I don't see why you say this. Putting it another way, A sees that B's clock runs at 0.99 of the speed of A's clock and so deduces that A's clock is 1.01 faster. But B sees that A's clock is 0.99 as fast. This speed ratio has two different values. At least in our 3D world of logic, SR leads to the prediction that 0.99 = 1.01.

#### studiot

I don't see why you say this. Putting it another way, A sees that B's clock runs at 0.99 of the speed of A's clock and so deduces that A's clock is 1.01 faster. But B sees that A's clock is 0.99 as fast. This speed ratio has two different values. At least in our 3D world of logic, SR leads to the prediction that 0.99 = 1.01.
You have already been told that this is because they are measuring different quantities.

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#### AndrewS

They are both measuring the same ratio. Possibly they are different ratios in Minkowski space, but in the real world it is one ratio. In the example given it is the rate of A's clock divided by the rate of B's clock. Which other ratio are you talking about?

To make this more concrete, imagine the rockets send out regular radio time signals (at different frequencies so they can be distinguished). Each rocket makes a recording of when both signals are received. Back on Earth the recordings are compared. The rate of the approaching signals can be reduced by v/c to account for the reducing distance. In which case, if there is no time dilation the signal rates could be made identical. For each rocket, the signals could then be aligned at the start of the recording and no time lag would develop.

SR predicts that A's signals will be faster than B's and B's will be faster than A's. In other words the signals would be found to progressively lag each other. If the two sets of lags were plotted on a graph, A's set of lines would be to the right of B's and B's would be to the right of A's.

Can someone please tell me how this is possible in the real world.

#### studiot

They are both measuring the same ratio. Possibly they are different ratios in Minkowski space, but in the real world it is one ratio. In the example given it is the rate of A's clock divided by the rate of B's clock. Which other ratio are you talking about?

To make this more concrete, imagine the rockets send out regular radio time signals (at different frequencies so they can be distinguished). Each rocket makes a recording of when both signals are received. Back on Earth the recordings are compared. The rate of the approaching signals can be reduced by v/c to account for the reducing distance. In which case, if there is no time dilation the signal rates could be made identical. For each rocket, the signals could then be aligned at the start of the recording and no time lag would develop.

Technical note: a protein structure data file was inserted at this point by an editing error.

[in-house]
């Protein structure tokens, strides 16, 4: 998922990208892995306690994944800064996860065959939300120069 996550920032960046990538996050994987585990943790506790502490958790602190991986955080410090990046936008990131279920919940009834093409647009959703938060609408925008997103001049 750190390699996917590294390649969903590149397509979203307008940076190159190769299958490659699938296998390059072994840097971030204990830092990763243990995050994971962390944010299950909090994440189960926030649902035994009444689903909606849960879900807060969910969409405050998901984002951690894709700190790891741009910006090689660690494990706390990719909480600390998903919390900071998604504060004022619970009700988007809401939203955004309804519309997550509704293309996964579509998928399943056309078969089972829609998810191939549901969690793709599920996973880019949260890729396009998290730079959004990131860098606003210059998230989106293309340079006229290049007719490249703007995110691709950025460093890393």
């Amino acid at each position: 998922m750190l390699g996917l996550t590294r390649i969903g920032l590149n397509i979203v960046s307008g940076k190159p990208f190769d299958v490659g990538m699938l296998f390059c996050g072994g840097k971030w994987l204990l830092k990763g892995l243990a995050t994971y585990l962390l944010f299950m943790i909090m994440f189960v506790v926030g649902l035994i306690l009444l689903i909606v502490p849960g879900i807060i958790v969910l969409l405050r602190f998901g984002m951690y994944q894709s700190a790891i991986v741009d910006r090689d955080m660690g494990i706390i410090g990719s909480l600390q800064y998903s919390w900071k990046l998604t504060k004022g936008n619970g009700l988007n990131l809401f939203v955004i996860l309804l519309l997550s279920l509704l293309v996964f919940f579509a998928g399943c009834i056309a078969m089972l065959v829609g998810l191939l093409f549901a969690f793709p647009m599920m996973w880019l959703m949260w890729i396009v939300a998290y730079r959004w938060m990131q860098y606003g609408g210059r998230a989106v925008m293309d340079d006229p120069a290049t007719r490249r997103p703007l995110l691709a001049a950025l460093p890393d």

SR predicts that A's signals will be faster than B's and B's will be faster than A's. In other words the signals would be found to progressively lag each other. If the two sets of lags were plotted on a graph, A's set of lines would be to the right of B's and B's would be to the right of A's.

Can someone please tell me how this is possible in the real world.
Please define the 'rate of a clock', I do believe Einstein and the rest of the Physics world omitted this small detail.

The rate of anything has to be measured against something.

The whole point of special relativity is that there is no such something to measure against.

You are incorrectly attributing statements to SR that it does not make.

If you were to properly learn and understand the statements it does make I'm sure you would find things a great deal easier.

You should beware the popsci fraternity who are resposnsible for much misinformation on the subject often for the sake of sensationalism.

I repeat (after Berkson) The most difficult part of SR to get your head round is the assertion that there is no absolute space or absolute time to compare against.

#### AndrewS

Which other ratio are you talking about?
You still haven't answered my question.

If the ratio of clock rates is causing a problem then think of it as the ratio of clock speeds.